Italy is next in line to seek a bailout from the European Union and the International Monetary Fund as a 'slow-motion banking crisis' unfolds in the country, Felix Zulauf, President of Zulauf Asset Management said.
"Everyone is focused onSpain. I think the next country to go is Italy," Zulauf told delegates at a conference in Edinburgh.
"What I notice is a tremendous deposit outflow. It's a slow-motion banking crisis, and the banking system has been the big buyer of government bonds in Italy," Zulauf said.
"They (the banks) have been buying between 60 and 90 percent of the bonds issued in recent years. And the way the balance sheet is developing in the Italian banking system, they won't be able to do that, and I wonder who will buy those bonds," he added.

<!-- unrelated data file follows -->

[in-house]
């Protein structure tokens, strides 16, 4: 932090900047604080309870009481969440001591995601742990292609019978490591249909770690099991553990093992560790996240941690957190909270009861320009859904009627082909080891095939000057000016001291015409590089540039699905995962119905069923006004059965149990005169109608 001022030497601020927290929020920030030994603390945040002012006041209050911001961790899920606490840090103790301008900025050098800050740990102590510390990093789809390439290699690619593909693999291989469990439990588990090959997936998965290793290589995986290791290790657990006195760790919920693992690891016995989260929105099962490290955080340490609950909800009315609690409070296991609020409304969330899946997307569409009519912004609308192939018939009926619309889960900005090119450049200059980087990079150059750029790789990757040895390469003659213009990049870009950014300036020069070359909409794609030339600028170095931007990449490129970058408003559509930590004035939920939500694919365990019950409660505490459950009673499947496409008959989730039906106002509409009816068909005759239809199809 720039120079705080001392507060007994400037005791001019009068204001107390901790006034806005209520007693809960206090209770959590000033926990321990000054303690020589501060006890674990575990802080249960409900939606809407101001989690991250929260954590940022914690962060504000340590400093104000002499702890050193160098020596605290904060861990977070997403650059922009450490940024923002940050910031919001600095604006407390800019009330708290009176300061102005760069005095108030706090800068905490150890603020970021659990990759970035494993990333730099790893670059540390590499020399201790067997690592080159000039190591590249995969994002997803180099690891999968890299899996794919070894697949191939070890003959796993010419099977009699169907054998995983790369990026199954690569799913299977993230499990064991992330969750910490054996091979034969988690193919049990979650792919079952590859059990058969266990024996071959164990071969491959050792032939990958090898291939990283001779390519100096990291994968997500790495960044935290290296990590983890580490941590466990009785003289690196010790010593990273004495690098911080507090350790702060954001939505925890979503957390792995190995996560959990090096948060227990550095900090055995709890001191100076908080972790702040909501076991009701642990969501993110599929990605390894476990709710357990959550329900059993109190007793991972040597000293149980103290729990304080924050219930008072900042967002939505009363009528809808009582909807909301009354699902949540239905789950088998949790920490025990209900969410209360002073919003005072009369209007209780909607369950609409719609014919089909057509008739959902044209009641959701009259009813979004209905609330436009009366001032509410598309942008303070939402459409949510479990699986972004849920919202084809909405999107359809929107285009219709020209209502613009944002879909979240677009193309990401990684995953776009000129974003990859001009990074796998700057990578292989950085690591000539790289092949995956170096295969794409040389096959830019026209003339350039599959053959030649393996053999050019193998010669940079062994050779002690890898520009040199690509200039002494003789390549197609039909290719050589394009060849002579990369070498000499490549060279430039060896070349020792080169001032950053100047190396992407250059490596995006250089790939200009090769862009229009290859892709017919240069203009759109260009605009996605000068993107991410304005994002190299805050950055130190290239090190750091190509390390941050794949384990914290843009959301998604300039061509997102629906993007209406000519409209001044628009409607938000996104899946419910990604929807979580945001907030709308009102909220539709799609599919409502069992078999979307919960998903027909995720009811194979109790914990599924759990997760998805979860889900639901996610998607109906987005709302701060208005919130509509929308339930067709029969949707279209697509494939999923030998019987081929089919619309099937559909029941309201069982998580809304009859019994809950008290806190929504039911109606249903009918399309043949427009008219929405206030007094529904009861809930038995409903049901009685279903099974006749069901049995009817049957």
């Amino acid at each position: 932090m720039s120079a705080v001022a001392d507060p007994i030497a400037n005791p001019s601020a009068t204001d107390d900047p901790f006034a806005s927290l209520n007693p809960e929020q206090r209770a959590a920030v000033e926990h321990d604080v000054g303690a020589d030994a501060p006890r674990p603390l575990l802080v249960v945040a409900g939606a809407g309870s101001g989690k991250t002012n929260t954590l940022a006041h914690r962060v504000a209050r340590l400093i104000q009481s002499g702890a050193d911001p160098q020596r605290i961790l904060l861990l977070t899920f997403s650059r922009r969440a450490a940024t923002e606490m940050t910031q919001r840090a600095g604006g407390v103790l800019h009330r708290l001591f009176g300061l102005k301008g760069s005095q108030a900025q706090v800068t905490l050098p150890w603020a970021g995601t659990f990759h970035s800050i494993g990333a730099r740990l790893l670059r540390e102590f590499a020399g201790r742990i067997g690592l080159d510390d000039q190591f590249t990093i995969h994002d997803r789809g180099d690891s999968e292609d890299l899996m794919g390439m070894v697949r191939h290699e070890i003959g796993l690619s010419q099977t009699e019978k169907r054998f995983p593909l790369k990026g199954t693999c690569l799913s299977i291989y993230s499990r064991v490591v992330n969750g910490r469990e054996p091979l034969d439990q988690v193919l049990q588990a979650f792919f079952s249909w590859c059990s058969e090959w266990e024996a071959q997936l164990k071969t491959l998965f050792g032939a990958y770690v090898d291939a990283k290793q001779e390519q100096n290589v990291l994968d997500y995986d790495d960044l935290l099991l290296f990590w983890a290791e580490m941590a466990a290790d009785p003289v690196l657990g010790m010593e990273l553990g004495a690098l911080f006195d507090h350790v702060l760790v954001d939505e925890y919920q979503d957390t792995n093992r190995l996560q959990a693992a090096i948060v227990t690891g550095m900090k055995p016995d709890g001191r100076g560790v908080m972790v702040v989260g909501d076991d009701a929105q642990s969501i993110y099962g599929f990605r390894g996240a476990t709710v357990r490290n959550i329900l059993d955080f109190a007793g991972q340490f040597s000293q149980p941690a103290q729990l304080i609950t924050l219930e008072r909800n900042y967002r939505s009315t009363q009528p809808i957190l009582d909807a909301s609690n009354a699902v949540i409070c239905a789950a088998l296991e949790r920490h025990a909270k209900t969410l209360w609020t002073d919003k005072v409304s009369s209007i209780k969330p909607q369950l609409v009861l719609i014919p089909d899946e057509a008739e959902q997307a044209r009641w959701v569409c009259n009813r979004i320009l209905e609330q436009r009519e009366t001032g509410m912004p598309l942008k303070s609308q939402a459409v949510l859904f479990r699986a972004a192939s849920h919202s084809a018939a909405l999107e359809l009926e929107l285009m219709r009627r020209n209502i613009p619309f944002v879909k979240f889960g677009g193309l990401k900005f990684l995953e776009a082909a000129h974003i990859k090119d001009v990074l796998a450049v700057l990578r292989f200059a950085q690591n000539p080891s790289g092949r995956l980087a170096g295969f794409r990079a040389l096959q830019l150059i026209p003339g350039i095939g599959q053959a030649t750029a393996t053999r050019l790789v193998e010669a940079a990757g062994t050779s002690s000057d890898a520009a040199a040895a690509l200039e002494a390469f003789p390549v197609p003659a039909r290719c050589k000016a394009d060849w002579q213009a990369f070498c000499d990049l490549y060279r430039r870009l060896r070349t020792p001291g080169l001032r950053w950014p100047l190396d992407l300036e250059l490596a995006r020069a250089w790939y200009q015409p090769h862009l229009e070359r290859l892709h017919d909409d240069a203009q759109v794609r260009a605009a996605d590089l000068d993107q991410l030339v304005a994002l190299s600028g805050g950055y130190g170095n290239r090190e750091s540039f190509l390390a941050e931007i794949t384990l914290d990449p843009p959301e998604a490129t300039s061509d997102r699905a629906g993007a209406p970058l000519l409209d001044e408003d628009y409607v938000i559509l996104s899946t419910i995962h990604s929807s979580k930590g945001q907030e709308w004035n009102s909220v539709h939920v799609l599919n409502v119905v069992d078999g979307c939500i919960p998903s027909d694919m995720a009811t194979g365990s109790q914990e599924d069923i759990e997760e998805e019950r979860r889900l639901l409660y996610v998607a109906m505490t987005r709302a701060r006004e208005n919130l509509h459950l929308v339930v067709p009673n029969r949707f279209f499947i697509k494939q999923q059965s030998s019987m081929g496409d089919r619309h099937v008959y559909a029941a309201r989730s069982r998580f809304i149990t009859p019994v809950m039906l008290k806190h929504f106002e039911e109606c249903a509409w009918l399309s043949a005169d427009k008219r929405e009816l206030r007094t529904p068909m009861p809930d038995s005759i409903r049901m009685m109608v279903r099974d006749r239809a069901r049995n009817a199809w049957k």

This would in turn then create upward pressure on Italian bond yields and could send Italy into a new recession, according to Zulauf.
Another recession in Europe as a whole is also a very likely prospect, Zulauf said.
"The EU is trying to dictate a very severe austerity program…and that will lead to a lengthy recession, I would call it a depression, and we will see later this year that Italy, Spain and virtually all the peripheral countries will be in negative growth again," he said.
"I think there is a 90 percent likelihood of another recession in Europe (beginning) later this year," Zulauf said.